Quote of the Day: Filmmakers of `End of the Spear’ “We cast Chad Allen because he had the best audition of anyone else by far. We know that the character in the film and the actor are not the same. If as a film company we could only work with people who were completely sanctified, then the film would never have been made.” -Filmmakers of “End of the Spear,” a new movie about American missionaries and tribesmen of Ecuador, responding to concerns that the actor portraying the lead character is gay. They were quoted in Baptist Press, the news service of the Southern Baptist Convention.
c. 2006 Religion News Service (UNDATED) Ethics scandals at Enron, WorldCom, Adelphia and numerous other corporations challenge the effectiveness of traditional methods of business ethics education. Educators in search of new ways to discuss moral principles and reasoning may find an examination of literature, even children’s fiction, in order. While the newly popularized “Chronicles of Narnia” seems an unusual ethical textbook for college students, the unique approach to traditional virtues found in its pages may be just the ticket to developing “men with chests,” as “Narnia” author C.S. Lewis elsewhere described young people of sincere ethical persuasion. Traditionally, ethics education in business programs has involved scrutiny of select chapters from various business textbooks, examining different schools of thought on the topic.
A Roman Catholic explores Rome, sweet Rome, the city of his religious roots. Frank Franzonia writes: As Jerusalem calls to a Jew and Mecca to a Muslim, the Eternal City bid me, a Roman Catholic, to explore my religious roots. St. Peter’s, Catholicism’s grandest basilica, was high on this pilgrim’s list and it induced goosebumps even before entering, as I approached for the first time the famous square. Then again, this is not just any square.
c. 2006 Religion News Service ROME _ As Jerusalem calls to a Jew and Mecca to a Muslim, the Eternal City bid me, a Roman Catholic, to explore my religious roots. St. Peter’s, Catholicism’s grandest basilica, was high on this pilgrim’s list and it induced goosebumps even before entering, as I approached for the first time the famous square. Then again, this is not just any square.
c. 2006 Religion News Service (UNDATED) Who can resist a gorgeous love letter, particularly the throbbing words of a nun whose soldier has returned to duty, leaving her distraught in her convent? Not many, it turns out, when the letters are this frank, intelligent and lush _ both back in 1669, when they first appeared, and now. The five epistles are reprinted in English translation in a new book, “Letters of a Portuguese Nun.” The first edition created a sensation _ selling out immediately, counterfeited within a month and sparking a controversy about their authorship that has divided European scholars to this day. Within two years of their appearance as a slender packet in a Parisian bookstore, French aristocrats were calling a particularly tender love letter “a Portuguese.” And some 80 years after their debut, Jean-Jacques Rousseau penned these crabby words: “Women in general do not like art,” the philosopher opined, “are versed in none and have no genius for them.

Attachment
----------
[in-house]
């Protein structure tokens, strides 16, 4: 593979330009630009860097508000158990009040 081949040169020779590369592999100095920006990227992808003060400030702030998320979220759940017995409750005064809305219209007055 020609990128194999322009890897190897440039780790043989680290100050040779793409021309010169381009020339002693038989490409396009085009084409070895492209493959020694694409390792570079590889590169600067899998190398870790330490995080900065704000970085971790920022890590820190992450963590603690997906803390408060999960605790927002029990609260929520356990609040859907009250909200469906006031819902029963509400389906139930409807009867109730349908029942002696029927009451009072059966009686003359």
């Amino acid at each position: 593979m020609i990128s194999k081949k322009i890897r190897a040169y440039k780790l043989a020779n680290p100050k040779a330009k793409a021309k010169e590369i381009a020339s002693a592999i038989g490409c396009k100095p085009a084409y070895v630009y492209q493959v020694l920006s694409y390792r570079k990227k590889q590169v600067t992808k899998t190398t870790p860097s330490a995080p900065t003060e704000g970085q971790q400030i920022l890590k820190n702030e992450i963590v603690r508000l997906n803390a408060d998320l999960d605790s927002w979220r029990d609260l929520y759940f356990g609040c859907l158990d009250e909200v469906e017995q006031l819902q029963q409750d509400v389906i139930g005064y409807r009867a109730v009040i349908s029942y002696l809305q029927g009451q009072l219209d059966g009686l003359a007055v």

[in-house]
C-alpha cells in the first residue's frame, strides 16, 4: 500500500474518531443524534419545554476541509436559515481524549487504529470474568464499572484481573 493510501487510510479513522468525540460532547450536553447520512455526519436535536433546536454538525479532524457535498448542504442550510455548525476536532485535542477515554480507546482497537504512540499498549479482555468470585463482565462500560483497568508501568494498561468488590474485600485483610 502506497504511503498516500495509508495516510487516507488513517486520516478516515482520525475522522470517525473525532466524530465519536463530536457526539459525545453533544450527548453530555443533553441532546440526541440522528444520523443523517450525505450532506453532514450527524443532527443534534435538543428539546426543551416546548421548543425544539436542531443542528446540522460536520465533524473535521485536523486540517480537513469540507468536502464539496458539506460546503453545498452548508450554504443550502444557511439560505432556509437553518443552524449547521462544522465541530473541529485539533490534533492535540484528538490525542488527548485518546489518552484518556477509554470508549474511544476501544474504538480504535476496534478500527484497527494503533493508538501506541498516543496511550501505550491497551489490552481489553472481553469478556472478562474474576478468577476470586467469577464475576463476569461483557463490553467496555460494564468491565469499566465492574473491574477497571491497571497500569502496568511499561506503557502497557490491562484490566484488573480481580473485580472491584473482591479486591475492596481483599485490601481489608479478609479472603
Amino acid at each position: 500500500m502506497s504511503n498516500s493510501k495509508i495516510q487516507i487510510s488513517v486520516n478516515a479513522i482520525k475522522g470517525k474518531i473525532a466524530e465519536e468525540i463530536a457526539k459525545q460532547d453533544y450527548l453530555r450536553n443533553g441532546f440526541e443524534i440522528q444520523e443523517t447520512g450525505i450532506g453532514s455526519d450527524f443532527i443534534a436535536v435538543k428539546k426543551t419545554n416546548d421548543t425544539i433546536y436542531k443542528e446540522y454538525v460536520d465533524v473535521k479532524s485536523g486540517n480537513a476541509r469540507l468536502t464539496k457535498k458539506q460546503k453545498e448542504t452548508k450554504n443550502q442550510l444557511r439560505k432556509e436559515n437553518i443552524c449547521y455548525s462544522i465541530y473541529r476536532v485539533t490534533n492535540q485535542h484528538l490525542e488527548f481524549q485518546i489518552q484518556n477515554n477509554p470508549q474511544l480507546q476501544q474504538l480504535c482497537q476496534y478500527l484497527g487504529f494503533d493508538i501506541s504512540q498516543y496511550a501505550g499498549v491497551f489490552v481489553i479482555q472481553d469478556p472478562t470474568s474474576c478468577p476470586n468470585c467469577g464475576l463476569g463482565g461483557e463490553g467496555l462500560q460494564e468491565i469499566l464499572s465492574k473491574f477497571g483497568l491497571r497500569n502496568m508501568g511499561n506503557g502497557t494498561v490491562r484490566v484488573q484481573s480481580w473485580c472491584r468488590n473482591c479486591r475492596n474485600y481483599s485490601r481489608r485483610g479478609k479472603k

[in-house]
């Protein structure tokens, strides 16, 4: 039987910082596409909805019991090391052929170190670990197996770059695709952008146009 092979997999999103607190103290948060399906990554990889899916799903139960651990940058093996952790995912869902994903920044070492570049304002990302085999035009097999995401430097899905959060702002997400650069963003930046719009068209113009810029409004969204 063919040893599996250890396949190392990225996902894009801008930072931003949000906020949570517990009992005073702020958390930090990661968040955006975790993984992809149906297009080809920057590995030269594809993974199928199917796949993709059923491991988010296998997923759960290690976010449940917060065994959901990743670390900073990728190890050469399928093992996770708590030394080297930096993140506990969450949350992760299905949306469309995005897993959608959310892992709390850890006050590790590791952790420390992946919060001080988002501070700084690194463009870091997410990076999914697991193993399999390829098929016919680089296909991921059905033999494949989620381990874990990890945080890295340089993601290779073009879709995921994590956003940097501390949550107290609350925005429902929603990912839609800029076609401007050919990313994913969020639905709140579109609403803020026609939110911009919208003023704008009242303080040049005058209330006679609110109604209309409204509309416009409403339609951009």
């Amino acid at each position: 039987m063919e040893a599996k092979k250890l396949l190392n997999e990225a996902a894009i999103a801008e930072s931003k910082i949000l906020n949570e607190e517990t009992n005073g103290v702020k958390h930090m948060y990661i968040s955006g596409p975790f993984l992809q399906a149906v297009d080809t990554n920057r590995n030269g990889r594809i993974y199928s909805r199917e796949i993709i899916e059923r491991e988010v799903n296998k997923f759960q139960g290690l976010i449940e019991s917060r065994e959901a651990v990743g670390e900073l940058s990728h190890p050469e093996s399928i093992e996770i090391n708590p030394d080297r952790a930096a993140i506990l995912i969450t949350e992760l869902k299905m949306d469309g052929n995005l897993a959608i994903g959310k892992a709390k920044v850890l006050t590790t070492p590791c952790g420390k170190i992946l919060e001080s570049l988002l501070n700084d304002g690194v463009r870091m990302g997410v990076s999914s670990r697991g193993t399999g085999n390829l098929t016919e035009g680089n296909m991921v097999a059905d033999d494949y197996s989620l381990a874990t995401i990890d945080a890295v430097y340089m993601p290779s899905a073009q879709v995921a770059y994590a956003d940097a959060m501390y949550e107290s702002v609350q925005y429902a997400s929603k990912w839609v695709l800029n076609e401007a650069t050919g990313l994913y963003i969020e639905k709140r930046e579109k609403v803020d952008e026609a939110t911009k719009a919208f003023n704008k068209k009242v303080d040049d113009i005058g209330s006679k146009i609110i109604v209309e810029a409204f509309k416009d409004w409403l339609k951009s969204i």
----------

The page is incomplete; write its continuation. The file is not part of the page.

c. 2006 Religion News Service Turkish Court: Man Who Shot Pope John Paul II Must Go Back to Jail (RNS) Mehmet Ali Agca, the gunman who shot John Paul II in 1981, was back in custody Friday after a Turkish appeals court ruled that his controversial release from prison for the murder of a journalist had “no legal basis.” The decision to return Agca came amid a torrent of public outrage that followed his Jan. 12 release from prison for the slaying of a well-known Turkish journalist in 1979. Agca was extradited to Turkey in 2000 after serving nearly 20 years in an Italian prison for repeatedly shooting John Paul as he rode through St. Peter’s Square in an open-air jeep.
c. 2006 Religion News Service (UNDATED) Disturbing evidence in recent weeks gives every indication that the Bush administration is essentially planning to ignore the McCain amendment, approved overwhelmingly (90-9 in the Senate, 308-122 in the House) by the Republican-led Congress last month. This amendment banned all U.S. personnel from inflicting “cruel, inhuman or degrading” treatment on any prisoner held by our country here or abroad. If honored, it would stop torture or behavior in the neighborhood of torture, both of which have occurred since the war on terror began. I watched the joint appearance by Bush and McCain in the White House in December.